Compromised Office 365 Accounts Used to Send 1.5 Million Email Threats in March

Microsoft Office 365 remains an attractive target for cybercriminals as it continues to be used by businesses worldwide. In a new report from Barracuda Networks, the company revealed that more than 1.5 million malicious and spam emails were sent from thousands of compromised Office 365 accounts of their customers in March 2019 alone. The increase in the number of account takeover attacks was said to be the cause for this massive total.

[Read: New Report Finds 25% of Phishing Attacks Circumvent Office 365 Security]

Credential harvesting behind account takeovers

The report details the various methods cybercriminals employ to take over Office 365 accounts. One of the most popular methods is the use of phishing emails that trick users into visiting impersonated Office 365 login forms. Once users log in, cybercriminals gain access to their email accounts. In 2018, the Trend Micro™ Cloud App Security™ solution detected 3.5 million attacks of this type.

Apart from using phishing emails, other methods used in compromising email accounts include using previously stolen passwords from the same user’s personal email account, brute-force attacks, and credential stuffing via previously breached credentials. Web and application channels were also used to compromise email accounts.

What happens after account takeover

Cybercriminals don’t immediately launch an attack after an account has been compromised. They will conduct reconnaissance first to maximize their chances of executing a successful attack. To do this, they set up mailbox rules to hide or delete emails they send using the compromised account. Cybercriminals were found doing this in 34% of the nearly 4,000 compromised accounts, based on the March 2019 analysis done by researchers from Barracuda Networks.

Once cybercriminals gained significant information about companies, for example, what email signatures the company uses and how it handles financial transactions, they will then proceed to target other high-value accounts, with focus on executives and employees from the finance department.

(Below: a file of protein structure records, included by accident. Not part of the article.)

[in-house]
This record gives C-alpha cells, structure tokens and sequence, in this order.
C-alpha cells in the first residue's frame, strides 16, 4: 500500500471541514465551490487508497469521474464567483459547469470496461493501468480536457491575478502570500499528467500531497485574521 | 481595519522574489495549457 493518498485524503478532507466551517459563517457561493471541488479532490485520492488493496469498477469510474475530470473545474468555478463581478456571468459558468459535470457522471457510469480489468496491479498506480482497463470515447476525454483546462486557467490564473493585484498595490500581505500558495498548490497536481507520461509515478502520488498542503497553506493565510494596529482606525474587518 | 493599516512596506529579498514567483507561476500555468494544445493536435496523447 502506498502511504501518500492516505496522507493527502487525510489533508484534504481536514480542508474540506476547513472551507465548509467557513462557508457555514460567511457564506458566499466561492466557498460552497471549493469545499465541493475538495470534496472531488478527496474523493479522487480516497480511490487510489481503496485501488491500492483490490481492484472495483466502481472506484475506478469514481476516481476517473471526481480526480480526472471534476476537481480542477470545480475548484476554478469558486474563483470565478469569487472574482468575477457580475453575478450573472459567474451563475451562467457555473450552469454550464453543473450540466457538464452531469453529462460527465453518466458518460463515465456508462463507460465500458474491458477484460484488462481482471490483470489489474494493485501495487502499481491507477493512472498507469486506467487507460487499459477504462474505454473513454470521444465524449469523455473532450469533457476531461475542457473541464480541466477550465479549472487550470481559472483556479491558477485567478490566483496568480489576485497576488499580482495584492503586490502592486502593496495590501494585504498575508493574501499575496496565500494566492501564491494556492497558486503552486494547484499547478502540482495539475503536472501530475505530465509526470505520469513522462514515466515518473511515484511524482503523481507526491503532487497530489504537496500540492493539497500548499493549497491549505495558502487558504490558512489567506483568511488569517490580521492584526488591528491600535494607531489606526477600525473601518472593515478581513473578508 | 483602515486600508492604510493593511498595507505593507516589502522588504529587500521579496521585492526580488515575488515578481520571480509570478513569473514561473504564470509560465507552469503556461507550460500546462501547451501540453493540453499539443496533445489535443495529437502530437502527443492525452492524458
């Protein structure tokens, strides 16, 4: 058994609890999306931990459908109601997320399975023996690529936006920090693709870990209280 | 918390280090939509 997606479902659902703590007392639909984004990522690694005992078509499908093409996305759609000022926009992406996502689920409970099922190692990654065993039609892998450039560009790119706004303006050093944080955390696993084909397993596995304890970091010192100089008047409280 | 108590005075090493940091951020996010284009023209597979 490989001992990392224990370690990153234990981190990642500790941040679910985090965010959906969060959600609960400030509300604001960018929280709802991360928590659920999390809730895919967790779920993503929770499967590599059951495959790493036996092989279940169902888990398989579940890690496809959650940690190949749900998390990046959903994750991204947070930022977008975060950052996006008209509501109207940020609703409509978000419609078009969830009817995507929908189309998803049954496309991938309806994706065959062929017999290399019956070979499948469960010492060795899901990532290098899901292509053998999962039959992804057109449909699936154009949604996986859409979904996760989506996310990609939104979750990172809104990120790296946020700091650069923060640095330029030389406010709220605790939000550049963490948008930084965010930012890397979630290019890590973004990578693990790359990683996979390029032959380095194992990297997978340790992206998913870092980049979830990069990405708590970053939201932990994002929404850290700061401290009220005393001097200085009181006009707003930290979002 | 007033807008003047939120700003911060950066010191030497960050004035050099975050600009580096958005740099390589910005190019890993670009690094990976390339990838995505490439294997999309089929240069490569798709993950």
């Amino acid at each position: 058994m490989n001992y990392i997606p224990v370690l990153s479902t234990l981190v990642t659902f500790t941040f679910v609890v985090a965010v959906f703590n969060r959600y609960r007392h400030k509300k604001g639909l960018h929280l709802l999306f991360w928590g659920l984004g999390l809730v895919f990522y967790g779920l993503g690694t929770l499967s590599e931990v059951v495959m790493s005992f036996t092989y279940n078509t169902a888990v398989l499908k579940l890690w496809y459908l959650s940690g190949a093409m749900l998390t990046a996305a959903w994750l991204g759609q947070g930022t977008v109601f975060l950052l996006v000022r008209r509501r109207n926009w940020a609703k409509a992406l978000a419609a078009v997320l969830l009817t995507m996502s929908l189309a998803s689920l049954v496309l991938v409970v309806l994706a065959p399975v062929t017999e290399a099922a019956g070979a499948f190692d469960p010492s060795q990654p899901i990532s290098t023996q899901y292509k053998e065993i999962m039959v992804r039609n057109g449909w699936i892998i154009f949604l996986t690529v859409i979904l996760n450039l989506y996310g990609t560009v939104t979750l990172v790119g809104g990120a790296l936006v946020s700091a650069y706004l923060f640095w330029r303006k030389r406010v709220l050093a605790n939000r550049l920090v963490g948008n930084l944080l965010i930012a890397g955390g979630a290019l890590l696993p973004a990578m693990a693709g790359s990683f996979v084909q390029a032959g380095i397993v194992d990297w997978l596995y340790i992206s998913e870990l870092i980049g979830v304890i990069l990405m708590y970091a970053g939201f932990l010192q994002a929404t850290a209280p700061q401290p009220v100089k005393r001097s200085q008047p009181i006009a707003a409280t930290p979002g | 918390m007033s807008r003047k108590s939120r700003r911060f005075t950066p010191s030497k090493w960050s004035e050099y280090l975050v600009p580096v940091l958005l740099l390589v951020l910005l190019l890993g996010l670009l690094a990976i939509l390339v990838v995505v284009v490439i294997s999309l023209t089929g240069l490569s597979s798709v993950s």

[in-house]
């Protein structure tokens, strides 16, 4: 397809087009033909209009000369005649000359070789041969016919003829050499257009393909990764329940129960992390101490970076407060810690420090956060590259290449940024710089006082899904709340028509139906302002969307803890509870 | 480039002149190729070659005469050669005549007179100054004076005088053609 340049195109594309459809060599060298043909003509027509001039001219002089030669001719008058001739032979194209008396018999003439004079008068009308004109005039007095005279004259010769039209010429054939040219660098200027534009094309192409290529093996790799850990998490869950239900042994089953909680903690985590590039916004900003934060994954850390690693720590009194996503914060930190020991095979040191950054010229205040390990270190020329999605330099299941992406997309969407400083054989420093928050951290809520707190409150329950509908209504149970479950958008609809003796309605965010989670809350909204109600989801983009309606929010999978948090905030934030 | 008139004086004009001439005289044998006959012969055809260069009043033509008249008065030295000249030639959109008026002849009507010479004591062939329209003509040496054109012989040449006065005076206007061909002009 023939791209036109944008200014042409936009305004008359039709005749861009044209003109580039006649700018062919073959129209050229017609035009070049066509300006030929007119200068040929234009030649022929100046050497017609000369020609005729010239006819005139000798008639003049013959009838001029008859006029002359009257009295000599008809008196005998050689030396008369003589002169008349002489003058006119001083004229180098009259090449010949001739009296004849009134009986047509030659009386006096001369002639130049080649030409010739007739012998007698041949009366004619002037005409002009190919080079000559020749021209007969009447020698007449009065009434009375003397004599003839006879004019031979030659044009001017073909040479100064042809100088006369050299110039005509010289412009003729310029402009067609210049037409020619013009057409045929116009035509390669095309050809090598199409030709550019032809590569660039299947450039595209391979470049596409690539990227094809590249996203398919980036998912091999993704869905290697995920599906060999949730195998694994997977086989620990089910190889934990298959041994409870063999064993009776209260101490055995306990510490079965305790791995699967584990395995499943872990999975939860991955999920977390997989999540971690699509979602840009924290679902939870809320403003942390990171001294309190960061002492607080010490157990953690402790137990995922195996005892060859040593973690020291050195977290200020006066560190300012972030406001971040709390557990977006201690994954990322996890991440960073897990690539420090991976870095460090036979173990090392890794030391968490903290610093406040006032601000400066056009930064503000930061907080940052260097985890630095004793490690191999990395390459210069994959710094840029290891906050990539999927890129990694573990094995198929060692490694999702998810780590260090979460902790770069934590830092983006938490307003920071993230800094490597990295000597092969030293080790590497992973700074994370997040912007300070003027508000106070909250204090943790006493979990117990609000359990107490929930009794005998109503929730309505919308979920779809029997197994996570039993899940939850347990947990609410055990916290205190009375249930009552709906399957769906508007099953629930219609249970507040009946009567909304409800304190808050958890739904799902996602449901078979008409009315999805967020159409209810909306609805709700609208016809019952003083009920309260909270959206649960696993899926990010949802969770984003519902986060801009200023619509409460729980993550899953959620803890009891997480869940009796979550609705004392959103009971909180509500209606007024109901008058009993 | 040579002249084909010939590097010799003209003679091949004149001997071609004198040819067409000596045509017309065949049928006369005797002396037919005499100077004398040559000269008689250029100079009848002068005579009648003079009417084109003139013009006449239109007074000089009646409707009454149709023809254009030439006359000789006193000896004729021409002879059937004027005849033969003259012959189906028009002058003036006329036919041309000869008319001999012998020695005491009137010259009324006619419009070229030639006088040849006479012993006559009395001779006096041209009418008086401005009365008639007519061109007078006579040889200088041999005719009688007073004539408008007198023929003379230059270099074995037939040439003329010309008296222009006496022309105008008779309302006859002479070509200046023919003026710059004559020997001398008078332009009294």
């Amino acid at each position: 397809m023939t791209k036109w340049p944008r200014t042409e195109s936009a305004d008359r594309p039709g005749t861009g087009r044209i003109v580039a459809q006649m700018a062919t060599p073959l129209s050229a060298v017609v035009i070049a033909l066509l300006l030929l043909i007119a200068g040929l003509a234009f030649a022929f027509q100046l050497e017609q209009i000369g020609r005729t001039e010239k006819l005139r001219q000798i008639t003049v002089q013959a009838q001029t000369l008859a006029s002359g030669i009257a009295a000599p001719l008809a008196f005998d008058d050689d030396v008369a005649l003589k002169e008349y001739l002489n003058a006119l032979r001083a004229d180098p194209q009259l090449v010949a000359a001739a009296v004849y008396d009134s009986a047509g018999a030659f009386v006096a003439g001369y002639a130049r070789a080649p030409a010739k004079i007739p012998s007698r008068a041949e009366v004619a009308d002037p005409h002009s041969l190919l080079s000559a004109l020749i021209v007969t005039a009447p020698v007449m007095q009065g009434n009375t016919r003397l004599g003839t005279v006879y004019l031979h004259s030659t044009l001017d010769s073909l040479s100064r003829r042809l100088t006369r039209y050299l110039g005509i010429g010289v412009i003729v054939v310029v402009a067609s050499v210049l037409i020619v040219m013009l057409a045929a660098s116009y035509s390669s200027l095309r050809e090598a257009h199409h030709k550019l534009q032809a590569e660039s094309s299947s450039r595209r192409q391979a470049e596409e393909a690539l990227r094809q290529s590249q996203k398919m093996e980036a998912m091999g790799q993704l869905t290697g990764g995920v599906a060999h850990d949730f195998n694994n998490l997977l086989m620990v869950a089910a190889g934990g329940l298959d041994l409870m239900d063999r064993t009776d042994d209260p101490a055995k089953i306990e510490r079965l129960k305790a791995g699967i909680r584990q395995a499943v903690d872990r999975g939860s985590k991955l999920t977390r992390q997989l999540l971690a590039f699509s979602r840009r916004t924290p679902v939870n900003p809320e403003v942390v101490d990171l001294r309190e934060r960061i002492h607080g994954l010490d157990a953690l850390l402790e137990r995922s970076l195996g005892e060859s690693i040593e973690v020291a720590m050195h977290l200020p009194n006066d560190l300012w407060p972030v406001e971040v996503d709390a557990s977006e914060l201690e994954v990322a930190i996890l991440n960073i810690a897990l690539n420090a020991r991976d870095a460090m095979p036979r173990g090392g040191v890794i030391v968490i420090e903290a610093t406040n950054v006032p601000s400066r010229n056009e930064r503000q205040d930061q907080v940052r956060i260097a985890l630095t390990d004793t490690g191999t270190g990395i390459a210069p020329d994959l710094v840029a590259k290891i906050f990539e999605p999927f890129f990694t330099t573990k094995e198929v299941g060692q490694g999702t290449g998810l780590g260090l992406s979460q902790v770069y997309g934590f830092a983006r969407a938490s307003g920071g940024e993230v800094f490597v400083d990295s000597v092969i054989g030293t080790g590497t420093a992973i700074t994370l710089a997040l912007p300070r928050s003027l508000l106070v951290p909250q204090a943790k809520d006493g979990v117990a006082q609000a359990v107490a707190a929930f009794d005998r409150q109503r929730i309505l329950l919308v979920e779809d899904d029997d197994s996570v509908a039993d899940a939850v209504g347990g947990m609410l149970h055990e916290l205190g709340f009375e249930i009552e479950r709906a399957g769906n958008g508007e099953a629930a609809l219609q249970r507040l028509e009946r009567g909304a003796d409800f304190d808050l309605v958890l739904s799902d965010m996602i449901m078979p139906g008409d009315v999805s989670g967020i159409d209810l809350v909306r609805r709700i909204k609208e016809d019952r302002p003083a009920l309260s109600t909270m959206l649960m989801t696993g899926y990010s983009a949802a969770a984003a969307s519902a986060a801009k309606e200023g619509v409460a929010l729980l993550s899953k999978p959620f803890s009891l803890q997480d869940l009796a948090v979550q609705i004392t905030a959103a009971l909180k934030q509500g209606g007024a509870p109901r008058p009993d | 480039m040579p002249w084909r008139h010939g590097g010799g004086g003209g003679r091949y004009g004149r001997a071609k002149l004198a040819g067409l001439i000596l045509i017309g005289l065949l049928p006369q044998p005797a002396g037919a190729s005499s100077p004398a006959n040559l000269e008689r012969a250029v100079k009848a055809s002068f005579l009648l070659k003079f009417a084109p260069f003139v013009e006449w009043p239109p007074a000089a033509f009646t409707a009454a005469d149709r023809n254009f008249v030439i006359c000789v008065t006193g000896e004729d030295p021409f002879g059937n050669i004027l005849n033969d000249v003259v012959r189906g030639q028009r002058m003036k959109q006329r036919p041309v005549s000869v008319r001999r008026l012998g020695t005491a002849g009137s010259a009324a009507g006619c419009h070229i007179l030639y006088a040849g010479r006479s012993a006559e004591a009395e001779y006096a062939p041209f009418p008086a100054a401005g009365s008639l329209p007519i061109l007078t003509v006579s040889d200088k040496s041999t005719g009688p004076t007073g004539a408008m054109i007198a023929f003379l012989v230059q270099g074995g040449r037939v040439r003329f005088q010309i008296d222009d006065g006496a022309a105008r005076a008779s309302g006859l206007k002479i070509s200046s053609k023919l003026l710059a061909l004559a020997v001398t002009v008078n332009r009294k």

[Read: Smarter Phishing Techniques Observed as Cybersecurity Tools Become Advanced]

Security recommendations

An account takeover attack is just one of the many contrivances of cybercriminals who continue to abuse email to gain a foothold in an enterprise’s IT system. The use of advanced tactics, for example, legitimate-looking but fake loginforms, in email attacks should remind enterprises to set up an efficient multilayered defense strategy.

Cloud App Security, which can be integrated into an enterprise’s existing email gateway, combines artificial intelligence (AI) and computer vision technologies to help detect and block attempts at credential phishing that use fake login forms to deceive email users. After suspected phishing emails pass through sender, content, and URL reputation analyses, computer vision technology and AI will examine the remaining URLs to check if a legitimate login page’s branded elements, login form, and other website components are being spoofed.

Apart from using advanced security solutions, enterprises can also benefit from informing their employees of best practices against email threats and making them undergo a free phishing simulation and user training. Users can protect their accounts by using two-factor authentication (2FA), which involves the use of a password in combination with another form of identification such as generated codes/numbers sent to their phone.


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